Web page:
THE UNITED STATES CONFERENCE OF MAYORS
Nearly three in ten cities are making LED/energy-efficient lighting technology their top priority over the next 24 months. Mayors choose LED/energy-efficient lighting (29%) as the energy technology receiving top priority in their cities within the next two years.
In addition to prioritizing LED/energy-efficient lighting technology, mayors rank solar technology systems as their second choice, with nearly one in five cities (19%) making this selection. The third and fourth priorities are building retrofits (18%) and unspecified renewable energy technologies (8%), respectively.
Cities were asked to describe their one “top priority” in their own words, rather than selecting from multiple choice answers, the format used for nearly all other questions in this survey. Ninety-one percent of all cities participating in the survey – 263 out of 288 cities – responded to this question, with the responses as shown above grouped by categories. The “All other” category captures several additional response categories, including cogeneration, waste-to-energy, and water treatment technologies.
Most mayors expect to use their own local resources, followed by partnerships with the private sector, as the sources of financing for their “top priority” technologies over the next 24 months. Mayors identify three city fund sources – city capital funds, city operating funds and city utility/enterprise funds – as the primary resources for advancing their priority technologies. Near majorities expect city operating budgets (46%) and capital improvement program funds (45%) to be the top two sources. One in four cities (26%) list utility/enterprise funds (e.g., solid waste, water or wastewater utility funds) as a source of funding for these deployments.
After city resources, private sector offerings are cited most often: private utility financing (14%), energy performance contracting (23%) and other public-private partnerships (26%). Slightly more than one in five cities identify state funding (22%) as a source of support for their priorities, and one in five cities expect federal funding (20%). Notably, these results and others throughout this report show dramatic shifts in expectations of the Federal government’s role in supporting cities with technology deployment as well as other energy initiatives.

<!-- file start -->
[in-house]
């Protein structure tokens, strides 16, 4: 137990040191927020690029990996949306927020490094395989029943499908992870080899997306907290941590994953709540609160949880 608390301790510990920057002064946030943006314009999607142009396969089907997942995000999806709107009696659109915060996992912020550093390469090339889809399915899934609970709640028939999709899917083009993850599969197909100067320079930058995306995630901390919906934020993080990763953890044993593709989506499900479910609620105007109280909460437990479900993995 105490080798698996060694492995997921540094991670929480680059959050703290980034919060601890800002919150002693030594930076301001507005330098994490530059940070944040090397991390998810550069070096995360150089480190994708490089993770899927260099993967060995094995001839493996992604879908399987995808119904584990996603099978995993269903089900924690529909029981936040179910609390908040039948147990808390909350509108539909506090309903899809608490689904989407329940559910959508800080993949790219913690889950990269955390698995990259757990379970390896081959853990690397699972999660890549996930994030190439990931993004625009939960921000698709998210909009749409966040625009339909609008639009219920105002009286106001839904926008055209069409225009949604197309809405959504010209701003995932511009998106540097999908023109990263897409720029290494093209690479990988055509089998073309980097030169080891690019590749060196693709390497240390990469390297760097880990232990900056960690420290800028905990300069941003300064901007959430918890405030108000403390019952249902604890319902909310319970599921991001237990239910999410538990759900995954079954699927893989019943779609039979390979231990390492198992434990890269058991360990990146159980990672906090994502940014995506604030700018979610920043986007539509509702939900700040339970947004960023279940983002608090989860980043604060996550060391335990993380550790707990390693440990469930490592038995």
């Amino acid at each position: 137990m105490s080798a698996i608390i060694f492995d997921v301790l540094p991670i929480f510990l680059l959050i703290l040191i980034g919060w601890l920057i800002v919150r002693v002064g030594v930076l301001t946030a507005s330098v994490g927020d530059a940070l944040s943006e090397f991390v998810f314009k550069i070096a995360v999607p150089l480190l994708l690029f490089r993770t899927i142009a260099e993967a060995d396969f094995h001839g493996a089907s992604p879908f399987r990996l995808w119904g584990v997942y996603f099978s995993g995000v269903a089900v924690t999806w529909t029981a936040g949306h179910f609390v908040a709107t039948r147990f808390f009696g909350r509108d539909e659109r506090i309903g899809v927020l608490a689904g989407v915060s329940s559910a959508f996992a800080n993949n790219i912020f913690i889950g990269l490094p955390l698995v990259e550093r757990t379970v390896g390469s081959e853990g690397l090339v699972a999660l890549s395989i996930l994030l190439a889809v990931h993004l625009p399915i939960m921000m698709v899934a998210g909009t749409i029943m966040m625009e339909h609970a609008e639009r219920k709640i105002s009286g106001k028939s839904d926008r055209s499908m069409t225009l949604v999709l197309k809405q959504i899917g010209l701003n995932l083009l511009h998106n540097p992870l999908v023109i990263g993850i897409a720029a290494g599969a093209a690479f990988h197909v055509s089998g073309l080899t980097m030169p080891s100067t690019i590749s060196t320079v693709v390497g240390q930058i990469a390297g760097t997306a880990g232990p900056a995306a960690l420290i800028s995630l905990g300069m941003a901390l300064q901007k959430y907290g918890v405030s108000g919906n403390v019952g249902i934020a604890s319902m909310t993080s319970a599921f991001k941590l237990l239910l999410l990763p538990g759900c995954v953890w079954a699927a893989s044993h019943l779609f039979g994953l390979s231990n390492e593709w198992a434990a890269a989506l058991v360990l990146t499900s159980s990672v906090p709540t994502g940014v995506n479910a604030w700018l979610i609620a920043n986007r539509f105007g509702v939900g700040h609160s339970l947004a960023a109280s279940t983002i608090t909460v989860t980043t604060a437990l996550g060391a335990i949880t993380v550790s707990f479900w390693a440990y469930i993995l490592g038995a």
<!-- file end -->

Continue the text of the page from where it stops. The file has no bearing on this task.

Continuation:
Many mayors anticipate further growth in the deployment of new energy technologies in cities. Two-thirds (67%) of the 288 cities participating in this survey expect the use of new energy technologies to increase over the next five years, with more than one in five cities (21%) in this survey expecting the increase to be “significant.”
Nearly one in four mayors (23%) predicts commitments by cities to new energy technologies will remain about the same. Only four percent of the respondents expect these commitments to decline during this period.
About the United States Conference of Mayors
“The U.S. Conference of Mayors (USCM) is the official nonpartisan organization of cities with populations of 30,000 or more. There are 1,204 such cities in the country today. Each city is represented in the Conference by its chief elected official, the mayor.”